A leaky house is significantly less energy efficient than a tightly sealed one. Understanding how to find air leaks in your house, sealing those leaks and scheduling a home energy assessment when needed can help you maintain a comfortable living environment and lower your energy bills.
Detecting Air Leaks from Inside Your Home
Start your air leak inspection on the interior. Here are four effective methods for finding air leaks in your house:
- Conduct|Perform|Carry out} a thorough visual inspection, looking for gaps and cracks around windows, doors, electrical outlets and baseboards. Pay special attention to the corners of rooms, as gaps can often be found there.
- Place your hand near potentially leaky areas on a cold or windy day. If you feel a draft, you’ve found an air leak.
- Perform the smoke test by lighting an incense stick or smoke pen. Then, slowly move it around the edges of windows, doors and other potential trouble spots. If an air leak is present, the smoke will blow around or get sucked toward the gap, revealing the leak’s location. The smoke test is most effective when performed on a windy day.
- Use an infrared thermometer or thermal camera to detect temperature differences around your home. These devices help you identify areas with significant temperature variations, which often signify air leaks.
Detecting Air Leaks from Outside Your Home
Examining the exterior structure can also reveal potential leaks. Here are two methods for detecting air leaks from the outside:
- Perform a visual inspection, paying close attention to corners and areas where different materials meet. Look for gaps or cracks that could cause air leaks, as well as deteriorated caulk or weatherstripping and improperly sealed vents and exhaust fans.
- Conduct the garden hose test on a chilly day. This is where someone sprays water from a garden hose onto the exterior while another person stands inside near a suspected air leak. If there’s a leak, the person inside should feel cold air or moisture entering through the gap.
Sealing Air Leaks
After identifying major air leaks, it’s time to address the issue. Here are the most effective methods for sealing air leaks in your home:
- Use caulk to seal small gaps and cracks around windows, doors and other areas where air is escaping. Choose a high-quality, long-lasting caulk designed for indoor or outdoor use and the specific materials in question to ensure a durable seal. Follow the manufacturer’s instructions for proper application and curing time.
- Apply weatherstripping to doors and windows to help them close tightly. Various types of weatherstripping are available, including adhesive-backed foam tape, V-strip and door sweeps. Choose the proper style for your needs and follow the installation guidelines.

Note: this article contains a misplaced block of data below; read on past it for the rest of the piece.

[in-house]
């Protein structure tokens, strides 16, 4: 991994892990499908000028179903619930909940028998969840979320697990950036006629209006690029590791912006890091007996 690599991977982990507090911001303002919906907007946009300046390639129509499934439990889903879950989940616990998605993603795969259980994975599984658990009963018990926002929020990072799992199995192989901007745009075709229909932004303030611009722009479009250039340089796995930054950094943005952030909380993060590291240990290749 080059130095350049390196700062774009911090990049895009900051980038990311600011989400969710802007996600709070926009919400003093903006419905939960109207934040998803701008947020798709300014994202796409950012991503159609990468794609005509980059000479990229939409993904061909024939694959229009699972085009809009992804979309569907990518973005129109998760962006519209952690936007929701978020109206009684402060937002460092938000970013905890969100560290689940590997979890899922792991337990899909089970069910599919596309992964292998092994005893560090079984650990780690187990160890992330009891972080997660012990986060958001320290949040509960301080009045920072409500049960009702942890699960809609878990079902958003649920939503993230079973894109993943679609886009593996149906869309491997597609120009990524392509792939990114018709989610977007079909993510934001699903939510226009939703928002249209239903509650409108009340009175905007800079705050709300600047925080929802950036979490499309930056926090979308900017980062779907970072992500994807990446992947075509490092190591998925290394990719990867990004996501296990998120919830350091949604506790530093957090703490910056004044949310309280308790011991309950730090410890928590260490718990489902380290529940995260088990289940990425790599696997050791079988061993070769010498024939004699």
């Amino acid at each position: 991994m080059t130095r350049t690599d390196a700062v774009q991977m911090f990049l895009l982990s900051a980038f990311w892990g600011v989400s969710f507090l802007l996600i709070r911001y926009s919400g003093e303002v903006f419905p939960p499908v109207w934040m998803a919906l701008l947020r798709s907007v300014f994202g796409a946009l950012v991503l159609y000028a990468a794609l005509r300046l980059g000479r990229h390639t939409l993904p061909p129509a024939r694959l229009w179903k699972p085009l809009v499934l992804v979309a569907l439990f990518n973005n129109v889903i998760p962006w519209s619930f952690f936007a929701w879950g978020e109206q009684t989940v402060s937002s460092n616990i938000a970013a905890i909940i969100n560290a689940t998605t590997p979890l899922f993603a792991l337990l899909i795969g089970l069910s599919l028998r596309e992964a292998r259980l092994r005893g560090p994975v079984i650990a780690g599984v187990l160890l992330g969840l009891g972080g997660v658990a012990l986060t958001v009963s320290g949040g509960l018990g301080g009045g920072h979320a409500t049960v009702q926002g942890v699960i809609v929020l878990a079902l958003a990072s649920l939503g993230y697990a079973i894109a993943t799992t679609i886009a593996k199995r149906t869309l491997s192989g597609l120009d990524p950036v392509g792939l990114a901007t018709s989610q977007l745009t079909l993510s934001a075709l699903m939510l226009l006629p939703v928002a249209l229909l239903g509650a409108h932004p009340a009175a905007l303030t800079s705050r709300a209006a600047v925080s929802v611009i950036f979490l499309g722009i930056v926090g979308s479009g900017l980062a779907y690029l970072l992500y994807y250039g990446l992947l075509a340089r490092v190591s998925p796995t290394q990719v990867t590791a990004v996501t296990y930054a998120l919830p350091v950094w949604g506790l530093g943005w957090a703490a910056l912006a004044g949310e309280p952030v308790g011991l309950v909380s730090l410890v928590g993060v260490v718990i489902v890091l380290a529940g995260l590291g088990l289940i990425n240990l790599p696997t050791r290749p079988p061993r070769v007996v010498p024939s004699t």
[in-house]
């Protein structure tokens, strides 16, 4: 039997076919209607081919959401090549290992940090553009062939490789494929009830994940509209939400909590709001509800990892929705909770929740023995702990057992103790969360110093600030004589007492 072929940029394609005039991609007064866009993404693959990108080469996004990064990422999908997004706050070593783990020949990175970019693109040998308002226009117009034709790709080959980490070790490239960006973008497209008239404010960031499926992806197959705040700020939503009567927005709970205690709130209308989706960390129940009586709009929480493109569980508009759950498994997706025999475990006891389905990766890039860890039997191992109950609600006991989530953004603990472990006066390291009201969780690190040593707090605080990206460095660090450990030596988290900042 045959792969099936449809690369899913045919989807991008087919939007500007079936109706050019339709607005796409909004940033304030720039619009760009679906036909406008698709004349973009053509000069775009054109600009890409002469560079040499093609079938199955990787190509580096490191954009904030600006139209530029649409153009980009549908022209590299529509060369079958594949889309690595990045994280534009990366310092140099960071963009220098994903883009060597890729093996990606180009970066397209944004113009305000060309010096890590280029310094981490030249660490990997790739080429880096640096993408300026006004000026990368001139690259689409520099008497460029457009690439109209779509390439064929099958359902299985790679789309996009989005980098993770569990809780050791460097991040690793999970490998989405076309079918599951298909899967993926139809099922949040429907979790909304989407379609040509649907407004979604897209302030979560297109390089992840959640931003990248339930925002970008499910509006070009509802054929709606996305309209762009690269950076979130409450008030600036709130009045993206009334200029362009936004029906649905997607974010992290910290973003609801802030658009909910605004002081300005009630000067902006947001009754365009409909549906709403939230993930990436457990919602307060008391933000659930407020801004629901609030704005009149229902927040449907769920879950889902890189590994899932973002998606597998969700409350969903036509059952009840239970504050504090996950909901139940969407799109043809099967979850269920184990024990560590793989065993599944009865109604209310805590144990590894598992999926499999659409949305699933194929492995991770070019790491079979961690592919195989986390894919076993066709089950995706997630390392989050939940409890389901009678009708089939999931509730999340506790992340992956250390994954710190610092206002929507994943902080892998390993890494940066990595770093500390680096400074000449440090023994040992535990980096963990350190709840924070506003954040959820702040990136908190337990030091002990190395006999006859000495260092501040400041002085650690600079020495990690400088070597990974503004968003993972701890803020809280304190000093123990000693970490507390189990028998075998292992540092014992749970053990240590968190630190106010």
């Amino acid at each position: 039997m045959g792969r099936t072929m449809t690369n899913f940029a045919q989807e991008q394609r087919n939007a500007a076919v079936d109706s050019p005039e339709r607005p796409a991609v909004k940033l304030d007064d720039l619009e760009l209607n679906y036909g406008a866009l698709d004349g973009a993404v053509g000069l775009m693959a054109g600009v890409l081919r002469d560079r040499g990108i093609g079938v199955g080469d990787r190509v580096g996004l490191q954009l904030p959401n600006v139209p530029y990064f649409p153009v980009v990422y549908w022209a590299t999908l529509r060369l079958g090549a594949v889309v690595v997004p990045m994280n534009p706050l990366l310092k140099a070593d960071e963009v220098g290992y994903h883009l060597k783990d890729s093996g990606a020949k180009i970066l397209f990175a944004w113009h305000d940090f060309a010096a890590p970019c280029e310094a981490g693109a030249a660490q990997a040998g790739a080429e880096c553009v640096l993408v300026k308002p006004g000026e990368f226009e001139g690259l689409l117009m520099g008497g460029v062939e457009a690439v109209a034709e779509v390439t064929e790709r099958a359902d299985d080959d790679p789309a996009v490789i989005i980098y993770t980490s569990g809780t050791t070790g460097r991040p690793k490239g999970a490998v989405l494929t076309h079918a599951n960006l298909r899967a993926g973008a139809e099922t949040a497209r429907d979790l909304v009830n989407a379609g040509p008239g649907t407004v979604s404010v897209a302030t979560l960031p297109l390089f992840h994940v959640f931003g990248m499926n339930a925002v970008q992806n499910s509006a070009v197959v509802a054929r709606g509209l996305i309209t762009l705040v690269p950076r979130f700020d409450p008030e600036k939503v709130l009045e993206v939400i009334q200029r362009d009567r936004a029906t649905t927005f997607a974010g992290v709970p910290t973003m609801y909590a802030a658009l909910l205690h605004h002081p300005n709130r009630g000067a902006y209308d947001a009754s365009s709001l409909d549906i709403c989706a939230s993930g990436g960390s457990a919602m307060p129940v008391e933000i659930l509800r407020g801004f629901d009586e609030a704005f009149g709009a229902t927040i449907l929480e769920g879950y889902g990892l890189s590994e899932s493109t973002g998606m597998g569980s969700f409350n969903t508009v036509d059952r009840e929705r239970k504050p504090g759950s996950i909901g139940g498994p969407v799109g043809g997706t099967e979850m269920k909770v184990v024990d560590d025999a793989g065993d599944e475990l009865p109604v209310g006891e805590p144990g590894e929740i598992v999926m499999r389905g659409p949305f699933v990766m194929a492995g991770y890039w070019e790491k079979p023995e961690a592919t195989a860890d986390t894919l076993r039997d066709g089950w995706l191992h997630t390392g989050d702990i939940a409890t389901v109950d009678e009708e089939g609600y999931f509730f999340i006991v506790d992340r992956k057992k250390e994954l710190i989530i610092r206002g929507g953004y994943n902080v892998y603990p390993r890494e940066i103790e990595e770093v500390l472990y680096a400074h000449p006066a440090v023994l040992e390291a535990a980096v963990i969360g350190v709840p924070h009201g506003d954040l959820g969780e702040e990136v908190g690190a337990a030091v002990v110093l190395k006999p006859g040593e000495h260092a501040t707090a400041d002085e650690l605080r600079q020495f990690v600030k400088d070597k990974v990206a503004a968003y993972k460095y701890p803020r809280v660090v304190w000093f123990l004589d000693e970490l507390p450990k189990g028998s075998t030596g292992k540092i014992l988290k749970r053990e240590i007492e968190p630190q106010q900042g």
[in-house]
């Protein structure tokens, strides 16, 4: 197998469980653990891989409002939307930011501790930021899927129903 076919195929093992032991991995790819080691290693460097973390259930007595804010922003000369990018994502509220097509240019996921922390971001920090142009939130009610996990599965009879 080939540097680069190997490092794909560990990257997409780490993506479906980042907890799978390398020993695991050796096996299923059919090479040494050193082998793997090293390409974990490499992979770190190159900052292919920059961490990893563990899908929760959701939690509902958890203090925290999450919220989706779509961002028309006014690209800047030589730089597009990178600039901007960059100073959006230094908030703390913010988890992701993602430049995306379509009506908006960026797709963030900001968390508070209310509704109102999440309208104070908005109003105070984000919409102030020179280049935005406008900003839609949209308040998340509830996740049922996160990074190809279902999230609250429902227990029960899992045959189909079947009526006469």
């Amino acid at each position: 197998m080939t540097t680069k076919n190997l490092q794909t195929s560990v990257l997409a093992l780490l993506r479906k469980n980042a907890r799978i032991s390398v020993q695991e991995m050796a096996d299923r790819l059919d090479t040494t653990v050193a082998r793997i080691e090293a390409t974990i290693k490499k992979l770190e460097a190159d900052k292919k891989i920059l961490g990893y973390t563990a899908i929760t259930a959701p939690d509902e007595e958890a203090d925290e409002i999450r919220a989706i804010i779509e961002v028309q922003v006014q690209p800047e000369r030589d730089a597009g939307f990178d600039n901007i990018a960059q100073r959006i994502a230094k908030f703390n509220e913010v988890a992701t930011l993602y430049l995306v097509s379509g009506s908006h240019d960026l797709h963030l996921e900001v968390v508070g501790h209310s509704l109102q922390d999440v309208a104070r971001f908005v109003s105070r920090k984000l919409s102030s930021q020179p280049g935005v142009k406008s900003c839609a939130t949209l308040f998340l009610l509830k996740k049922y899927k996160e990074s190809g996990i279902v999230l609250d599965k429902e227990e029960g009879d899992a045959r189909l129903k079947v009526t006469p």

- Use expanding foam to fill and seal larger gaps and holes. Expanding foam comes in a can with a spray applicator for easy application in hard-to-reach areas. Wear protective gloves and follow the manufacturer’s instructions to ensure safe use.
- Add insulation to newly sealed walls and attic floors to further reduce heat transfer. Even if you already have some insulation, consider upgrading to a higher R-value or adding more insulation where it’s currently lacking.
- Install door sweeps along the bottom of exterior doors to prevent drafts. Door sweeps are available in various materials and styles to suit your needs and aesthetic preferences.
Considering a Comprehensive Home Energy Assessment
A home energy assessment is valuable for identifying hidden air leaks and pinpointing areas of improvement. A professional energy auditor performs this inspection, which includes the following:
- A blower door test involves installing a temporary door with a powerful fan over an exterior door opening. The fan pulls air out of the house, lowering the indoor air pressure and drawing in outside air through unsealed openings. This test measures your home’s air tightness and makes thermal camera images more pronounced.
- Infrared imaging helps the energy auditor identify temperature differences in the walls, floors and ceilings, revealing hidden air leaks and insulation gaps.
- A combustion safety test ensures your home heating system, water heater and other combustion appliances are operating safely and efficiently, reducing the risk of potentially dangerous carbon monoxide buildup.
- A homeowner interview is when the energy auditor discusses your energy usage habits, home maintenance history and comfort issues to identify additional energy-saving opportunities.
Schedule a Comprehensive Home Energy Assessment
While performing your own air leak tests is a good starting point, partnering with a professional is far more thorough. Service Experts Heating & Air Conditioning can help you improve your home’s air tightness with a comprehensive home energy assessment and tailored solutions to boost efficiency and comfort.